One of my lifelong fascinations has been with our moon. Who hasn't been affected by it in some way? It is a massive part of our existence. I have spent a good half of my photography career taking photos of this mesmerizing object in the night sky. Every time there is a beautiful moon, I am out there trying to get a shot of it – sometimes when it's clear as can be, and other times with clouds around it, giving it mood and perspective as the light dances around the sky.
Sometimes the moon even forms its own rainbow effect in the clouds. Other times, when the moon is over water, it adds beautiful highlights or shimmer to an image for nice long exposures in the dark. Either way, it has been very difficult to get the details I was chasing. Now, I know there is only one way to shoot this beauty and get the right resolution to make a very large stand-alone print.
The only way I could get this image was to lock on to the moon with a star tracking tripod head, and shoot tens of thousands of frames through a high powered telescope and then stack and tile all the final images to make one photo. The 60 miles of turbulent atmosphere between the earth and the moon is the reason why it required so many frames.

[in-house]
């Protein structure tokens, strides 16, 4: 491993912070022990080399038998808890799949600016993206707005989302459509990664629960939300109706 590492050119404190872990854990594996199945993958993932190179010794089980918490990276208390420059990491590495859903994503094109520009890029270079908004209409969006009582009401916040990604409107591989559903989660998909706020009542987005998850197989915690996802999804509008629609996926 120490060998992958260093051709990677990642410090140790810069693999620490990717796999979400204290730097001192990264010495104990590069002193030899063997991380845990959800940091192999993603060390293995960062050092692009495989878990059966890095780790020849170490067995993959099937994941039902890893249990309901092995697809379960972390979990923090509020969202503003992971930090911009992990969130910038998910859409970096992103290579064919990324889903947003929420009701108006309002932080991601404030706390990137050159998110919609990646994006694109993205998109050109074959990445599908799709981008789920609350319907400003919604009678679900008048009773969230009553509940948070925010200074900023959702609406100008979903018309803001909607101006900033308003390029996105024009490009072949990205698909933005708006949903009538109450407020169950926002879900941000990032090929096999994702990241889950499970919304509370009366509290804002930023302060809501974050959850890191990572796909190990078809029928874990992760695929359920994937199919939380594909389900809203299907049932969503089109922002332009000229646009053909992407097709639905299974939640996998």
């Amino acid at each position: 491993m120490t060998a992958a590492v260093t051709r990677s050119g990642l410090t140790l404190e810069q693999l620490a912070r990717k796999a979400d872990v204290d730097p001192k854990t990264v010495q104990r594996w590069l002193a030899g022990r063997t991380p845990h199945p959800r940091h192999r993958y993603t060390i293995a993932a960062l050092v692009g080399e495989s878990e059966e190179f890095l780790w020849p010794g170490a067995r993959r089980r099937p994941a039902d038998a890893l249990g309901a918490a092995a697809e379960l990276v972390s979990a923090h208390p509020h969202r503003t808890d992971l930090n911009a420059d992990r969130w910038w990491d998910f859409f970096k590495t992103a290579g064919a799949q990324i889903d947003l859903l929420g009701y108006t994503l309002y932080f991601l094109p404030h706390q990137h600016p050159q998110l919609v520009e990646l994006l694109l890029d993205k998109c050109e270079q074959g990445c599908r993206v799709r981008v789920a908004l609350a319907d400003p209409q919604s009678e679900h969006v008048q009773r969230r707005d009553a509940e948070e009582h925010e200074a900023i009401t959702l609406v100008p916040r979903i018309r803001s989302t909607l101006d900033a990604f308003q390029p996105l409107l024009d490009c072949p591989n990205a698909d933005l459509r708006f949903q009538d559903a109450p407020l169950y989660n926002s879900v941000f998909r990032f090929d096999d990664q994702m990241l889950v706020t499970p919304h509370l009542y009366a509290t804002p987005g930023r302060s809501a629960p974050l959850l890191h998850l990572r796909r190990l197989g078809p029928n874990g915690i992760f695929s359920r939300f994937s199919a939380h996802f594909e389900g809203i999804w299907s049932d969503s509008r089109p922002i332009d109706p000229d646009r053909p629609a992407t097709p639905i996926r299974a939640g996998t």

This was a very technical photograph, and after 30-40 attempts over a one-year period – and a better-than-perfect night sky – we nailed it! A beautiful, 170 megapixel file of a half moon. When I stand in front of a six-foot print of this photograph, I feel like I can reach out and touch it.